Discovering the Past -Did you Know?

Did you know section

( facts about St Mary’s the Virgin Embsay with Eastby)




*Carucate is the amount of land that a gang of 8 oxen can plough in an agricultural year. Today  one carucate is equivalent to 100 modern acres.


*Charlotte Bronte’s future husband Rev A B Nicholls attended the consecration of St Mary’s church  in 1853. He was then curate to Charlotte’s father Rev Patrick Bronte at Haworth. Apparently he left Haworth about 10 days after attending the consecration, as Charlotte’s father did not approve of the relationship. ( Craven Herald, March 27th 2014)


*Perpetual Curate was a class of resident parish priest or incumbent curate within the United Church of England and Ireland. The name is found in common use mainly during the first half of the nineteenth century. The legal status of perpetual curate originated as an administrative anomaly in the 16th Century. Unlike ancient rectories and vicarages, perpetual curacies were supported by a cash stipend, usually maintained by an endowment fund, and had no ancient right to income from tithe or glebe.

In the nineteenth century, when large numbers of new churches and parochial units were needed in England and Wales politically and administratively it proved much more acceptable to elevate former chapelries to parish status, or create ecclesiastical districts with new churches within ancient parishes, than to divide existing vicarages and rectories. Under the legislation introduced to facilitate this, the parish priests of new parishes and districts, were legally perpetual curates.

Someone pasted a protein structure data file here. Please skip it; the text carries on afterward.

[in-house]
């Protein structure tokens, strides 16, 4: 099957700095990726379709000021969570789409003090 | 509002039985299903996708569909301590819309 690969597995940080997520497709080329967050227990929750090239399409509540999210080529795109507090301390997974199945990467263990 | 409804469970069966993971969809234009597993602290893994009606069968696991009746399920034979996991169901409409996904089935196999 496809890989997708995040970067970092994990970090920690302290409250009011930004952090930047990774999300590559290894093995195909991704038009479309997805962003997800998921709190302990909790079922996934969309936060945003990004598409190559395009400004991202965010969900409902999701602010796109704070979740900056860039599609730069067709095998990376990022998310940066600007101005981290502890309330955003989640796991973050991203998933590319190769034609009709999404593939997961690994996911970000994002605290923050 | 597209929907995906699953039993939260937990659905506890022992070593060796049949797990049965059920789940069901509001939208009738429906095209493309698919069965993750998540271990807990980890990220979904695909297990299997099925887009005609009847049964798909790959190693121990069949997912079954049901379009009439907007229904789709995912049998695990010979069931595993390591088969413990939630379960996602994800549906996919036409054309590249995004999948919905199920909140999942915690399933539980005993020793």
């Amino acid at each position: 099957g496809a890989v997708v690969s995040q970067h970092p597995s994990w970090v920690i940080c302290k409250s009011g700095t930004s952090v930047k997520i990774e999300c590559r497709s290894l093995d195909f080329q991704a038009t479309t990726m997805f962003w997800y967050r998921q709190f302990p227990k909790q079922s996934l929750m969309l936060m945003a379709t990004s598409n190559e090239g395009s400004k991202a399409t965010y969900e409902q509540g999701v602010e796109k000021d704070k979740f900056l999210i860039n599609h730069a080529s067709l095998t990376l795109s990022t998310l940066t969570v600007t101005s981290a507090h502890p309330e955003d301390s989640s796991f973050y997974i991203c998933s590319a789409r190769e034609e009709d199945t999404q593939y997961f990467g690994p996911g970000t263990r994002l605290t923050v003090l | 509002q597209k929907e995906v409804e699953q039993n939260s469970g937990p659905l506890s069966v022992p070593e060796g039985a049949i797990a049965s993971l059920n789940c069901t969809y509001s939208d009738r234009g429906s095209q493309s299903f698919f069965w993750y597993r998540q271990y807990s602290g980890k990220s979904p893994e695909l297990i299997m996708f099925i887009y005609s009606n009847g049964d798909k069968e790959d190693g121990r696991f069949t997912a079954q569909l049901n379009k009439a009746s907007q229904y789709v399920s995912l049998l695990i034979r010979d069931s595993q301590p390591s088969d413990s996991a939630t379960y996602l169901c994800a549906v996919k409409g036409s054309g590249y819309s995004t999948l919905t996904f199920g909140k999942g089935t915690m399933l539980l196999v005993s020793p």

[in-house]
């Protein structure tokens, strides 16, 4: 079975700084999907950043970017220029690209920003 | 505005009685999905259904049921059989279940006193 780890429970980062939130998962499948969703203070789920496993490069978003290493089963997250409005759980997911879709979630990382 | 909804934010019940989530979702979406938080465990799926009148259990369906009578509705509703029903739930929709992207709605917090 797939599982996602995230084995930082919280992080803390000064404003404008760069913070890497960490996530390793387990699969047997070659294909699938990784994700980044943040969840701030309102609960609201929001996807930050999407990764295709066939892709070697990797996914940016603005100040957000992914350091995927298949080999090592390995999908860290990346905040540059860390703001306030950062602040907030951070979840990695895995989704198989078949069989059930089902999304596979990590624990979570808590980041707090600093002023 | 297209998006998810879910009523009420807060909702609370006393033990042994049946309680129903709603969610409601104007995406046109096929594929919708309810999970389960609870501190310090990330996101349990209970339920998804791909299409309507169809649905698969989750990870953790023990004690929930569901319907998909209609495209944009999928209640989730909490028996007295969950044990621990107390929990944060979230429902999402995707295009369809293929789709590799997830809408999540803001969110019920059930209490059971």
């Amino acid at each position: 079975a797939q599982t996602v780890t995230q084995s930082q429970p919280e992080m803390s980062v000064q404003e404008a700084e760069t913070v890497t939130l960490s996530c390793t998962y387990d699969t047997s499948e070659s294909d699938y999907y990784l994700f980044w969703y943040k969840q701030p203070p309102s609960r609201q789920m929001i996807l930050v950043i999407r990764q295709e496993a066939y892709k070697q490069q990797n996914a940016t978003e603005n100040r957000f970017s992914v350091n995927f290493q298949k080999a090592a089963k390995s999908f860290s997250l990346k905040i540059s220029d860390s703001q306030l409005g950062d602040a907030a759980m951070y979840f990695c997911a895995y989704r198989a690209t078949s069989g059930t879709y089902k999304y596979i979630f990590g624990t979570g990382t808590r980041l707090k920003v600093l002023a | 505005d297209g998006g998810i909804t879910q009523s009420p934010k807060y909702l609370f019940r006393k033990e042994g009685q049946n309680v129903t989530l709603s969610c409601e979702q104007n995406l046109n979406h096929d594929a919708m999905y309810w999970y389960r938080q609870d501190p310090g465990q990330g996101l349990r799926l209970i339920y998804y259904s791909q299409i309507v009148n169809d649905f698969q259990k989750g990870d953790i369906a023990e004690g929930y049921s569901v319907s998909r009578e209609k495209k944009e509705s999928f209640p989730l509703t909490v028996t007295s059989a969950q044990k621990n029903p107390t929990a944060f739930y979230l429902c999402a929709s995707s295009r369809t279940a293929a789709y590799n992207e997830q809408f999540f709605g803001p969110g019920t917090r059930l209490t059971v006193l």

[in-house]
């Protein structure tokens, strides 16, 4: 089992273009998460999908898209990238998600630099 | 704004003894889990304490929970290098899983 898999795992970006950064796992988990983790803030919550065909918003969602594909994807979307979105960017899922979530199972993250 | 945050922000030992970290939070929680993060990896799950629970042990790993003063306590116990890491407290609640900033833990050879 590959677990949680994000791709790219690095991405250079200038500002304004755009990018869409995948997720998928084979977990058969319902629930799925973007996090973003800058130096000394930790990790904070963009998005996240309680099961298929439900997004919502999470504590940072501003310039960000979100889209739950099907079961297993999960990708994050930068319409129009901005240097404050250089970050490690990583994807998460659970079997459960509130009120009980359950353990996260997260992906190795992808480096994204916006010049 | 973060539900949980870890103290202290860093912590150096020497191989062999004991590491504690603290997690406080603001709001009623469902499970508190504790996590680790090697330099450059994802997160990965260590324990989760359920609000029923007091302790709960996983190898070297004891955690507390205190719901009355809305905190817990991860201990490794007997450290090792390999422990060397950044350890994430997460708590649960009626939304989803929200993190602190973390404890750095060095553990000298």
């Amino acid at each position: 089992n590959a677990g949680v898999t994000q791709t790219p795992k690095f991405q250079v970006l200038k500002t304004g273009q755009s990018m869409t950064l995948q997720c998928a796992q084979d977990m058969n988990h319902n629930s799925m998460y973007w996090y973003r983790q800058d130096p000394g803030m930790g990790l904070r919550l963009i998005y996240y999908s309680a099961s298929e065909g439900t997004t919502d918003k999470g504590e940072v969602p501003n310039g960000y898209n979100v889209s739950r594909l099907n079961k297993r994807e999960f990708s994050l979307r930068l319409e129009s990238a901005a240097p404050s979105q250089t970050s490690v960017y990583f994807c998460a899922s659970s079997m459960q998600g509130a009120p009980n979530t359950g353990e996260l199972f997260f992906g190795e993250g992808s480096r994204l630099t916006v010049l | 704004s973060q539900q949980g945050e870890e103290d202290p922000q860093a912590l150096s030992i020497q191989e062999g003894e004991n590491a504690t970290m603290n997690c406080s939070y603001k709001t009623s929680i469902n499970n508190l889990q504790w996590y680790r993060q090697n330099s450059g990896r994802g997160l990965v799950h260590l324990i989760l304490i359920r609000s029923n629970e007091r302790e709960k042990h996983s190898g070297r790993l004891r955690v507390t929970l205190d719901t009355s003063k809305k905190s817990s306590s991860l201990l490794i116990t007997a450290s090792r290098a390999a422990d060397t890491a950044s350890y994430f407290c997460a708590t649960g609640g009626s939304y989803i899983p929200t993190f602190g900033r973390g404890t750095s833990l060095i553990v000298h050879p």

There were two particularly notable effects of this early 19th century practice: compared to rectors and vicars of ancient parishes perpetual curates tended to be of uncertain social standing; and also be much less likely to be adequately paid. (see below)

Perpetual curates disappeared from view in 1868*, after which they could legally call themselves vicars, but perpetual curacies remained in law until the distinct status of perpetual curate was abolished by the Pastoral Measure 1968.

When Rev Henry Cooper was appointed in 1857 the position was valued at a mere £50 a year:

1857 Feb 19 - Ecclesiastical Intelligence  (York Herald) Perpetual Curacies.

Embsay, Yorkshire; dio Ripon; val. £50; pat. V. of Skipton; Rev H Cooper, prom.